12. thecoldembrace

    thecoldembrace Sage

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    Impalement was a rare tool used by the Ottoman state for a long time, mainly to deal with rebels, highwaymen and such. It cemented their rule in several places and put a great deal of psychological fear into dissidents. Yet, the practice wasn't Ottoman alone, several states in Europe also practiced the same thing, all to a very limited degree because it was such a brutal punishment.
    For Vlad, I do believe that he saw the effects of this during his wardship, and for a lack of a better phrase perfected the art when he returned to Wallachia. Vlad did not discriminate like the Ottomans, who would normally behead followers and impale the leaders, while Vlad impaled everyone... only making the leaders stand out by being higher up.
     
  13. Ravana

    Ravana Istar

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    It's also possible most of his "impalements" were simply mounting corpses on sticks. Especially that grand gesture of 20K at once: the normal process of execution by impaling would have required far too much time to be carried out as history presents it. I'm not even sure how many man-hours it would take to cut 20K stakes and set them up—let alone round up and convince that many (living) people to mount them.

    On the other hand, considering how rapidly the Romans could build things when they set themselves to it… maybe.

    (Of course, some historian somewhere might also have added a zero to the number for effect. Ahh, I'm probably just being cynical; no one would ever really do anything like that.)
     
    Last edited: Mar 11, 2014
  14. thecoldembrace

    thecoldembrace Sage

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    Well reports say that the corpses of the 20k were at various stages of decay, with the ones closest to the Danube being "fresher" than the ones further inland. So it was a process of capture and kill and slowly build up to the effect that it was.
     
  15. Trick

    Trick Auror

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    You have no idea how refreshing it is to get information like this from an authority on the Ottomans. Can you recommend good sources on this area of history? Anything from the Ottoman point of view, though it will likely be as biased as European accounts, is just the perspective I need for my research. I get the impression that the Ottomans kept better records.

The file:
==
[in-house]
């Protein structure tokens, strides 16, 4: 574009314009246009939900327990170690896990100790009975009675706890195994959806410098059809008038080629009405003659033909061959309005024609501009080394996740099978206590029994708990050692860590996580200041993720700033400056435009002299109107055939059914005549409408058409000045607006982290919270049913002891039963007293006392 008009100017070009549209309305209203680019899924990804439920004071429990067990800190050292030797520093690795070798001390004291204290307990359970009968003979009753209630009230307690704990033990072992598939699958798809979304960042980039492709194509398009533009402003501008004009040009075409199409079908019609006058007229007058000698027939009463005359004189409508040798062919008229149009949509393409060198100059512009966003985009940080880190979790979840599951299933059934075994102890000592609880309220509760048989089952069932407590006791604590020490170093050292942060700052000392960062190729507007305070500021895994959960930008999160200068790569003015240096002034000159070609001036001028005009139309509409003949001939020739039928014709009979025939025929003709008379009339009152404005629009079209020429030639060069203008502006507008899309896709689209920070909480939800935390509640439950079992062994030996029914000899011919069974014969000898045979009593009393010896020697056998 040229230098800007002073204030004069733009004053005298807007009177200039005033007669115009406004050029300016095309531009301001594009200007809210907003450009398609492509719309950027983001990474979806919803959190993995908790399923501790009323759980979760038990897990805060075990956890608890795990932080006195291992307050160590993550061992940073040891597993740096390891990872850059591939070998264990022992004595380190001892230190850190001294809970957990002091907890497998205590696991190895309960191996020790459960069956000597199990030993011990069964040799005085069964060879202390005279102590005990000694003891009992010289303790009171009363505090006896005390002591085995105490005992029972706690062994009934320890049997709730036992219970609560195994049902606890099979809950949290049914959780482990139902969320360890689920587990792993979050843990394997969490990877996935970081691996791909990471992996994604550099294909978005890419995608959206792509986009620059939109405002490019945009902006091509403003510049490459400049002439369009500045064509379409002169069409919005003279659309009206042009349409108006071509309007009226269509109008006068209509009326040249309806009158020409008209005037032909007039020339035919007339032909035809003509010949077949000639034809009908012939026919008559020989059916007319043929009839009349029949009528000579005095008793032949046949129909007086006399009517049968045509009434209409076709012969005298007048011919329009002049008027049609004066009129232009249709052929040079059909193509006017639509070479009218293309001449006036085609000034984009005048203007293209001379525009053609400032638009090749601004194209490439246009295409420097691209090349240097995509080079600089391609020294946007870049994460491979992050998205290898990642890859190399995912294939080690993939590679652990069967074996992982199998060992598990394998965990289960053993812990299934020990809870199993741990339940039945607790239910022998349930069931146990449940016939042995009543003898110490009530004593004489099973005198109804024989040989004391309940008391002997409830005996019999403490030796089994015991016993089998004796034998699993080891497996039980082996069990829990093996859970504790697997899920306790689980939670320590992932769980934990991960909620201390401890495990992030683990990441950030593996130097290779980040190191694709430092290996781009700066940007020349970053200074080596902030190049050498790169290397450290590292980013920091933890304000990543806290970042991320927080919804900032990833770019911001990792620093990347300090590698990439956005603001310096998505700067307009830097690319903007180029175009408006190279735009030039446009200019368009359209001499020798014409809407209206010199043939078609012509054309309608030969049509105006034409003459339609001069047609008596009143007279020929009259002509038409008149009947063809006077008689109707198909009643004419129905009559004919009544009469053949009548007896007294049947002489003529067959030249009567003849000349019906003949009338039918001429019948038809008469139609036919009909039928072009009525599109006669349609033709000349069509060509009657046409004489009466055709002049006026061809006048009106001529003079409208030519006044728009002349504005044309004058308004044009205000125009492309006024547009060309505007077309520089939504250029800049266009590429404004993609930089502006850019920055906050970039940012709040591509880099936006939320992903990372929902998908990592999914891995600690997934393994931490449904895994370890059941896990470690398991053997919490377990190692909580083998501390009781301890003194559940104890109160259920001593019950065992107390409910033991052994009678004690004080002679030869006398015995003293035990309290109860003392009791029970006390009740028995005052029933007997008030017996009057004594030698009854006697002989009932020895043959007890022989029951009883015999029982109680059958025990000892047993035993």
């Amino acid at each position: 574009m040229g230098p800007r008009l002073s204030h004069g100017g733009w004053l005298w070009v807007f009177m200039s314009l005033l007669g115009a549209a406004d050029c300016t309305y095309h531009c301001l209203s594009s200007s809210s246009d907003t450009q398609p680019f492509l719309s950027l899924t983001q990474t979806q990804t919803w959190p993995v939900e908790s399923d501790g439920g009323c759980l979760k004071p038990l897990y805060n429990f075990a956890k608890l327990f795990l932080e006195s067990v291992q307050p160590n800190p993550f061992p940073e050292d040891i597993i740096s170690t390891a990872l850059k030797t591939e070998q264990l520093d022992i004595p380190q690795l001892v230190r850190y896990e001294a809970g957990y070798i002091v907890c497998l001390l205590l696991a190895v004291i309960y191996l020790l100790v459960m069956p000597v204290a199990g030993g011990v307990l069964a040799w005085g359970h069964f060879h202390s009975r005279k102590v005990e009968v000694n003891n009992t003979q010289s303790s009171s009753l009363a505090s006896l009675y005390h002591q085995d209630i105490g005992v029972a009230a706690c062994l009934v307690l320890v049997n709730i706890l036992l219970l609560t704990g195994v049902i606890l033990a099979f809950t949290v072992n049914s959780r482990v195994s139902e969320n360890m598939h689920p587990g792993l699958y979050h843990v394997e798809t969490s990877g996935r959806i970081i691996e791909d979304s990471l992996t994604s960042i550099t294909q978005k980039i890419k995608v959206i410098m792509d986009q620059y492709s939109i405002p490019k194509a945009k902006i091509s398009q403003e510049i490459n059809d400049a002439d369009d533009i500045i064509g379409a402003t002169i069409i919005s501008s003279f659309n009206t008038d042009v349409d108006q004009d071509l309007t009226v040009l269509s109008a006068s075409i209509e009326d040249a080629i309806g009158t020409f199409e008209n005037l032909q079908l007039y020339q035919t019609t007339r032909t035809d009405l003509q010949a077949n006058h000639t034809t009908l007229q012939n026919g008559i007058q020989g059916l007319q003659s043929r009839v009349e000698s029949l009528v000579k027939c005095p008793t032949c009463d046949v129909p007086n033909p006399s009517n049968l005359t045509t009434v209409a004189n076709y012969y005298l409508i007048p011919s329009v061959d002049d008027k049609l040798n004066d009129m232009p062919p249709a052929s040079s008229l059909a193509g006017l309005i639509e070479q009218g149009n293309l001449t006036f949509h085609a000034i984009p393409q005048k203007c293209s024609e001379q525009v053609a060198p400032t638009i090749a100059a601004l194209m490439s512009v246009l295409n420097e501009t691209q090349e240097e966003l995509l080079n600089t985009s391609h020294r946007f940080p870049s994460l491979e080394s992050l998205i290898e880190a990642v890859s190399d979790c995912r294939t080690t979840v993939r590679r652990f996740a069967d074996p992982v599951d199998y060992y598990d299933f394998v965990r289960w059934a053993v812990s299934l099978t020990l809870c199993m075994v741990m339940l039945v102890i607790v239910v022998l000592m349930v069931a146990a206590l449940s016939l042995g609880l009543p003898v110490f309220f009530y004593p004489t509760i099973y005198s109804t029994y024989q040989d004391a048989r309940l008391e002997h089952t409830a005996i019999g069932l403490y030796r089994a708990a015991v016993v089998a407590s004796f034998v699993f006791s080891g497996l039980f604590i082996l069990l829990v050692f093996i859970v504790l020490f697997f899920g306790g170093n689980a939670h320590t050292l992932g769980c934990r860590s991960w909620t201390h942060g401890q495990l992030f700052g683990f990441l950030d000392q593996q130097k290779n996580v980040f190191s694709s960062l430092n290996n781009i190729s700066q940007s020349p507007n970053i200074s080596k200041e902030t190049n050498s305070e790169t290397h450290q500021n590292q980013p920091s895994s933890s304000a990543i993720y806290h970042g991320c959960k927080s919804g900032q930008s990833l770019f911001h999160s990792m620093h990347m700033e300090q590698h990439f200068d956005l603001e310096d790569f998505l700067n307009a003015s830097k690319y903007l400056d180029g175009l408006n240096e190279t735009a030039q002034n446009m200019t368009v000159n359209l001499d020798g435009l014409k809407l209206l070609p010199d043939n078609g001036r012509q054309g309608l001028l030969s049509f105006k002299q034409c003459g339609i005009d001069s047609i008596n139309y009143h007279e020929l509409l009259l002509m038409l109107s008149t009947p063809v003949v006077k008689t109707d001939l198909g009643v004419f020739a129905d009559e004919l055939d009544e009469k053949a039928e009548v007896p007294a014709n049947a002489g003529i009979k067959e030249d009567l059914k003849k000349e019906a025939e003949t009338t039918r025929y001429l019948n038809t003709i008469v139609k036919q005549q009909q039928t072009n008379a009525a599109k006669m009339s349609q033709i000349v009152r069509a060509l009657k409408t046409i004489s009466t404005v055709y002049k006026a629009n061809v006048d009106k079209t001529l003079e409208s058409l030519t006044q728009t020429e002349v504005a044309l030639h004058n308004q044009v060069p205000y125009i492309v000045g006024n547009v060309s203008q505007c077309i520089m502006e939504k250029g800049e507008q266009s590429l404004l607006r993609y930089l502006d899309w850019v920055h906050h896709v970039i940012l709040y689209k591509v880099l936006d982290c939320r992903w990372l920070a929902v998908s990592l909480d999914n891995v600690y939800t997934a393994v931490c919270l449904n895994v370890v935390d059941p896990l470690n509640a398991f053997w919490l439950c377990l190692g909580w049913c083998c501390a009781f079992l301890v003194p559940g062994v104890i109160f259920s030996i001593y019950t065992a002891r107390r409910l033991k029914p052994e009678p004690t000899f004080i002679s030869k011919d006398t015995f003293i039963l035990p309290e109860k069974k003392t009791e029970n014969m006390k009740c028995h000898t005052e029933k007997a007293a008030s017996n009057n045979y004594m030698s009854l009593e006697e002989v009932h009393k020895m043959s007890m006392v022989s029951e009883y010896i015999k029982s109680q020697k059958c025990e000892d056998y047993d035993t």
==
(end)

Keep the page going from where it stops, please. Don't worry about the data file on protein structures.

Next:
Also, what weapons were most common for 1. cavalry and 2. infantry among the Ottomans of Vlad's time?

    Thanks again!
     
    Last edited: Mar 11, 2014
  16. thecoldembrace

    thecoldembrace Sage

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    Information in the States is very hard to come by, mainly because those who usually study the Ottomans are from the east. Most of my research was forced to be done in Ankara or Istanbul where the archives are kept... and having to learn the old Ottoman script pretty much by myself... to my knowledge few know it and fewer still teach it. And yes, they generally are very biased, but that is common in most historical texts and you have to learn to ignore it and use what is needed i.e. actual facts.

    In the 15th century the Ottomans had already begun using the gun very extensively, and by Vlad's time it was the standard issue weapon for Ottoman infantry. The typical Janissary had a musket, a sword like the Kilij or Shamshir, and depending on the part of the army he belonged to could have a halberd. They also loved to use grenades, pistols and hand-cannons. Azabs had muskets, and axes traditionally.

    The cavalry of the Ottoman military had several elements. They had a core of Akıncıs who were typical raiders, who went ahead of the army and sowed chaos, raided villages and enemy encampments and generally scouted for the main body of Ottoman troops. They were fast moving, still using the traditional bow, and curved sabers. Next was the Timariot, which was part of the Sipahi cavalry corps and were also mounted archers, though they had lances for shock combat. The Kapikulu Sipahis were the final tier, the household bodyguard to the sultan, and the heavy cavalry, a more advanced version of the classical cataphract, basically armored mounted lancers who had elements of horse archery, but could hold their own in melee with maces, axes, and using round shields and the traditional cavalry sabre.
     
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  17. Trick

    Trick Auror

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    Perfect, thanks again! I was really hoping to find references to the yatagan from that time but it seems they didn't even exist until after Vlad's death. And apparently they weren't standard issue until even years after that. The Kilij will have to do for my purposes.
     
  18. Ravana

    Ravana Istar

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    Heh. Another thing I bet it took some time to learn–how to produce the non-standard-keyboard characters. ;)
     
  19. thecoldembrace

    thecoldembrace Sage

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    Lol don't get me started on using different languages characters in modern English text. That should be a separate academic course
     
  20. Queshire

    Queshire Auror

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    Hm~ I'm not sure if this goes here, but I'm curious about your opinion on how mages would affect the compositions of armies and how wars are played out. I don't have any specific type of mages, just whatever you think of when you hear the word mage.